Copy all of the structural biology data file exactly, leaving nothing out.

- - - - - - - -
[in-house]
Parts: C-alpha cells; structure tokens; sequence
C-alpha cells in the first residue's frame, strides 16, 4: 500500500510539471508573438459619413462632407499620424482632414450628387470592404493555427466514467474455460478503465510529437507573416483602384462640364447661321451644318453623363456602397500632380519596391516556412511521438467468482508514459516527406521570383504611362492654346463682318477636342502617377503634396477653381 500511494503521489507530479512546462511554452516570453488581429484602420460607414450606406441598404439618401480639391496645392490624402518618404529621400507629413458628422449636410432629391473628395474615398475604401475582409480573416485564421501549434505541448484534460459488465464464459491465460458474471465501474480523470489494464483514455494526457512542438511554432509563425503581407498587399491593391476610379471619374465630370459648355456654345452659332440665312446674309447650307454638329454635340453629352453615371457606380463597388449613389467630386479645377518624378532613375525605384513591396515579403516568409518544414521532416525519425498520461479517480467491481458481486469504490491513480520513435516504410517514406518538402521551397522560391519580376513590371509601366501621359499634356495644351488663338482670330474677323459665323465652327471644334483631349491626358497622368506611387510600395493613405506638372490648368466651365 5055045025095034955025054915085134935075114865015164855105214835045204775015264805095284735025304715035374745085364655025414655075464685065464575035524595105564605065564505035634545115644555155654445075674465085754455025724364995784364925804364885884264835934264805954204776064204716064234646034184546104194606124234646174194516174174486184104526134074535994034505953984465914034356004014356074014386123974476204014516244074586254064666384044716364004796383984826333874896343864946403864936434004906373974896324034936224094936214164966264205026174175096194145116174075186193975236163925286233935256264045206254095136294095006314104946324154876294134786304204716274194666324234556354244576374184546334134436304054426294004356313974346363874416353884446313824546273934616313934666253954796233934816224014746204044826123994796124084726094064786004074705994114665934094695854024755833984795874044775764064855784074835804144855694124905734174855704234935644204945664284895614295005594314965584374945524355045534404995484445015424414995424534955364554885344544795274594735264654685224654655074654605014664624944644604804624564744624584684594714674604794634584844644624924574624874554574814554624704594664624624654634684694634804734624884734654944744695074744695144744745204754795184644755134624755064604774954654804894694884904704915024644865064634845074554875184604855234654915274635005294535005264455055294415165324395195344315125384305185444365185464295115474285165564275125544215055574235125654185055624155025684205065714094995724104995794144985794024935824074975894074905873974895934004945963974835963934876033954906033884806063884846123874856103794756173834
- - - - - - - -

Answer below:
[in-house]
Parts: C-alpha cells; structure tokens; sequence
C-alpha cells in the first residue's frame, strides 16, 4: 500500500510539471508573438459619413462632407499620424482632414450628387470592404493555427466514467474455460478503465510529437507573416483602384462640364447661321451644318453623363456602397500632380519596391516556412511521438467468482508514459516527406521570383504611362492654346463682318477636342502617377503634396477653381 500511494503521489507530479512546462511554452516570453488581429484602420460607414450606406441598404439618401480639391496645392490624402518618404529621400507629413458628422449636410432629391473628395474615398475604401475582409480573416485564421501549434505541448484534460459488465464464459491465460458474471465501474480523470489494464483514455494526457512542438511554432509563425503581407498587399491593391476610379471619374465630370459648355456654345452659332440665312446674309447650307454638329454635340453629352453615371457606380463597388449613389467630386479645377518624378532613375525605384513591396515579403516568409518544414521532416525519425498520461479517480467491481458481486469504490491513480520513435516504410517514406518538402521551397522560391519580376513590371509601366501621359499634356495644351488663338482670330474677323459665323465652327471644334483631349491626358497622368506611387510600395493613405506638372490648368466651365 5055045025095034955025054915085134935075114865015164855105214835045204775015264805095284735025304715035374745085364655025414655075464685065464575035524595105564605065564505035634545115644555155654445075674465085754455025724364995784364925804364885884264835934264805954204776064204716064234646034184546104194606124234646174194516174174486184104526134074535994034505953984465914034356004014356074014386123974476204014516244074586254064666384044716364004796383984826333874896343864946403864936434004906373974896324034936224094936214164966264205026174175096194145116174075186193975236163925286233935256264045206254095136294095006314104946324154876294134786304204716274194666324234556354244576374184546334134436304054426294004356313974346363874416353884446313824546273934616313934666253954796233934816224014746204044826123994796124084726094064786004074705994114665934094695854024755833984795874044775764064855784074835804144855694124905734174855704234935644204945664284895614295005594314965584374945524355045534404995484445015424414995424534955364554885344544795274594735264654685224654655074654605014664624944644604804624564744624584684594714674604794634584844644624924574624874554574814554624704594664624624654634684694634804734624884734654944744695074744695144744745204754795184644755134624755064604774954654804894694884904704915024644865064634845074554875184604855234654915274635005294535005264455055294415165324395195344315125384305185444365185464295115474285165564275125544215055574235125654185055624155025684205065714094995724104995794144985794024935824074975894074905873974895934004945963974835963934876033954906033884806063884846123874856103794756173834